Customer Experience Fail: The Grommit
I’ve just had a perfect example of a great ‘bait and lure’ process, a complete and utter Customer Experience (CX) fail.
A week or two ago I came across an ad for the Grommit, a website selling cool gadgets, gizmo’s and designer stuff – nothing I need, just stuff you want anyway because it’s cool. I liked the ad, I liked the site after a quick glance, so I signed up to the newsletter. I signed up using my business email address, firstname.lastname@example.org.
Today I got a reminder from them, nicely worded, telling me that I may have missed the fact that they’d offered me $10 off my first purchase, an offer that was about to expire. It was a well structured piece of bait, luring me to come back and buy something – and like a good Trout, I took the bait. Back to the site I duly swam, and eyed up the goodies until I saw something that took my fancy – after perhaps 30 minutes or so of reviewing and looking through products for something I’d really like.
I added it to the cart, added in the discount voucher, and then saw the shipping calculator embedded in the cart. This let me choose my country of occupancy and my postcode, and calculate the shipping. Now that’s key at this point; some sites charge a large amount for shipping to Australia, unfairly so sometimes, so knowing what you are paying can kill the sale before it gets under way.
The Cart allowed me to select Australia as the shipping location
I duly entered the info and pressed the button, but nothing happened. Tried again, same result. Ookay, perhaps the first failure point, but not too bad. So I hit the Checkout button to continue, knowing I’d see shipping cost soon enough.
Now remember that I’ve already visited the site, been caught in the net, and signed up to the newsletter. The site should know me, it should know I landed from my custom email, it knows I’ve entered a custom code, and it knows I’m shipping to a certain postcode in Australia.
But despite knowing all of that, it asks me to register. First name, Last name, email address. Despite having entered this info once already, I’m back to having to enter it again. Great.
I still need to know that shipping amount, and it’s only three fields, so I enter it again – again, using my Australian email address – although in a small sign of what was to come, the site helpfully asks if I meant ‘email@example.com’, instead of ‘.com.au’…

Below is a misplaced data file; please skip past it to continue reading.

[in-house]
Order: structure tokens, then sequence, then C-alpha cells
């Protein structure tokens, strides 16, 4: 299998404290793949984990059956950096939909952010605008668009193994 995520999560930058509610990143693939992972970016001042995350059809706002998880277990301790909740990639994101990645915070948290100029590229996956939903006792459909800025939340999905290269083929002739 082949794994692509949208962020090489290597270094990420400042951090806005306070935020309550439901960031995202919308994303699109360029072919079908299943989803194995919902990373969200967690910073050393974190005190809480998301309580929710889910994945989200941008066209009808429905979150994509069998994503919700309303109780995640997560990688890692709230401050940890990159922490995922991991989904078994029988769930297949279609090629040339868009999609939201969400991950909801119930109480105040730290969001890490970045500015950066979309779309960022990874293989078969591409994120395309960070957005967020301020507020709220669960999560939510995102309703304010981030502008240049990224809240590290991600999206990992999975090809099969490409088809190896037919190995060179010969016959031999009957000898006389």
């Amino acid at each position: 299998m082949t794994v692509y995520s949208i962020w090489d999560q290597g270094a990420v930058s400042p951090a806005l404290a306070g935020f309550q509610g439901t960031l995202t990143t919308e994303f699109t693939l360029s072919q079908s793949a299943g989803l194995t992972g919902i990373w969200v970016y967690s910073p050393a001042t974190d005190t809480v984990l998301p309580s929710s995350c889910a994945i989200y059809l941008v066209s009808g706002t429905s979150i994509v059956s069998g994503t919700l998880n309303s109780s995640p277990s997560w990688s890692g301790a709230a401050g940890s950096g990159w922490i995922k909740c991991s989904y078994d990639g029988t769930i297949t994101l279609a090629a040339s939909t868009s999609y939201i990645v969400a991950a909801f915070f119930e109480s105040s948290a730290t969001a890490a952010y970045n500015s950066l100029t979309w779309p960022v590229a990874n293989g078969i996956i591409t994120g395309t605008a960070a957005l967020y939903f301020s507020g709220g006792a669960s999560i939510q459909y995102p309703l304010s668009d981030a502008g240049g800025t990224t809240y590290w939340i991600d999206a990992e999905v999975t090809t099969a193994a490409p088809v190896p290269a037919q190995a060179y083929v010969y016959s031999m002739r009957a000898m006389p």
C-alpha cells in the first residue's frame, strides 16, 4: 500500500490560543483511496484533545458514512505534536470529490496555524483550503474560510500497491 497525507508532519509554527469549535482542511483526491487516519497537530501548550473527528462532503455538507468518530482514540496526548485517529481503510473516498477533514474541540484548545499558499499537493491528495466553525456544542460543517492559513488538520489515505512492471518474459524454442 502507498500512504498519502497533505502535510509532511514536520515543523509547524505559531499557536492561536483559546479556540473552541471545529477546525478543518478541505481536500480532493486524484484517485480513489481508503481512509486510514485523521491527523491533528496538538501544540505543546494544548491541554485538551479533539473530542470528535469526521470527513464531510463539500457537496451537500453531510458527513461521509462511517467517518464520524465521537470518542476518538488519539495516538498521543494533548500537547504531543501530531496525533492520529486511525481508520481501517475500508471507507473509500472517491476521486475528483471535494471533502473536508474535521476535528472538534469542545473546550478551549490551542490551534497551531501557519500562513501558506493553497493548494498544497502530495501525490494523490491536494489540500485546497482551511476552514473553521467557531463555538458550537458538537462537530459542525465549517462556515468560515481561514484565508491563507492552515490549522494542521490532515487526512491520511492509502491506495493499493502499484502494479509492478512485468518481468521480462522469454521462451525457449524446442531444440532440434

I hit the button to register those details, and now I see the Shipping details. Oh, yes, I have to enter my name, again! Wahoo!!! Third time’s the charm, in goes my name, and my shipping address. The site helpfully lets me choose my country, postcode and address, before I move on to shipping method.
It’s at this point that the hook sinks in and I’m yanked out of my comfortable shopping experience. I’m told, helpfully and in glaring bold red error text, that “The shipping module is not available for the selected delivery country“.
Unfortunately, bad news was waiting for the Trout…
Just to put that failure into context, let’s look at this fully:
- The ad for the Grommit appeared on a localised Australian site.
- The site accepted my Australian email address for newsletter signup – it knew then that I was within Australia
- The site listed Australia in the shipping module within the cart – it allowed me to select Australia, and knew I had selected it.
- On the following registration step the site again knew that I was in Australia, with another entry of my Australian email address.
- The site knew on the Shipping address page that I wanted this shipped to Australia, and supported the Australian address in the fields it provided.
- The site asked me to register for the newsletter, failed to remember that or use it during the cart, failed to use it during registration, asked for my email address three times overall, and my name twice.
You rarely get such a nice parceled example of pure, poor Customer Experience. It’s hard to describe that feeling of frustration that hit me when I saw the message – there was frustration for sure, having wasted time reviewing the site, selecting a product, discounting others, skipping back and forth between emails and carts, entering details repeatedly, committing to a sale process, and then being rejected at the last minute. But there is also that deep feeling of being betrayed, of being promised something that was whisked away at the last moment in an attempt to hook you. That beautiful lure that pierced the lip of my customer experience and then left me high and dry, whilst the site makes off with my registration details.
Sure, the site did provide me with a link to a third party that may be able to deliver it for me or set up a fake US forwarding address, but that’s not the point.
This fish swam away as fast as he could. Just warning the rest of you fishies….